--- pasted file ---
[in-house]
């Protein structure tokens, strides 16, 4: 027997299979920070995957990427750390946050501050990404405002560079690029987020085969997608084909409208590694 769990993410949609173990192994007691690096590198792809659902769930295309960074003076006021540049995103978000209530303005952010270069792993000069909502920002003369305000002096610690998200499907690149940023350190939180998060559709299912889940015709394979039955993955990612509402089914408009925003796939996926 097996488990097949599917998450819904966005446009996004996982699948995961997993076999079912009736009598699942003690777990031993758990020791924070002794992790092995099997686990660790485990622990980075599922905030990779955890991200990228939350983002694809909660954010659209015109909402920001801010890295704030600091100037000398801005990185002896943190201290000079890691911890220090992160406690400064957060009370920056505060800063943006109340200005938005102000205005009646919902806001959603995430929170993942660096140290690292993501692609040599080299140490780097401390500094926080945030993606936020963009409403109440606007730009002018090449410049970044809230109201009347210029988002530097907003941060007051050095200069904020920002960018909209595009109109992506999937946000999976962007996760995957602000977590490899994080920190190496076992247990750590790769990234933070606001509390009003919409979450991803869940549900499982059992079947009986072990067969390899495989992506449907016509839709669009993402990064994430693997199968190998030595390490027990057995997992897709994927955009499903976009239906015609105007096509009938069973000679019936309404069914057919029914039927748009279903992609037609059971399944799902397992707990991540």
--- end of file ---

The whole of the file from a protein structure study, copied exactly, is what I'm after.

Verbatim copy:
[in-house]
């Protein structure tokens, strides 16, 4: 027997299979920070995957990427750390946050501050990404405002560079690029987020085969997608084909409208590694 769990993410949609173990192994007691690096590198792809659902769930295309960074003076006021540049995103978000209530303005952010270069792993000069909502920002003369305000002096610690998200499907690149940023350190939180998060559709299912889940015709394979039955993955990612509402089914408009925003796939996926 097996488990097949599917998450819904966005446009996004996982699948995961997993076999079912009736009598699942003690777990031993758990020791924070002794992790092995099997686990660790485990622990980075599922905030990779955890991200990228939350983002694809909660954010659209015109909402920001801010890295704030600091100037000398801005990185002896943190201290000079890691911890220090992160406690400064957060009370920056505060800063943006109340200005938005102000205005009646919902806001959603995430929170993942660096140290690292993501692609040599080299140490780097401390500094926080945030993606936020963009409403109440606007730009002018090449410049970044809230109201009347210029988002530097907003941060007051050095200069904020920002960018909209595009109109992506999937946000999976962007996760995957602000977590490899994080920190190496076992247990750590790769990234933070606001509390009003919409979450991803869940549900499982059992079947009986072990067969390899495989992506449907016509839709669009993402990064994430693997199968190998030595390490027990057995997992897709994927955009499903976009239906015609105007096509009938069973000679019936309404069914057919029914039927748009279903992609037609059971399944799902397992707990991540």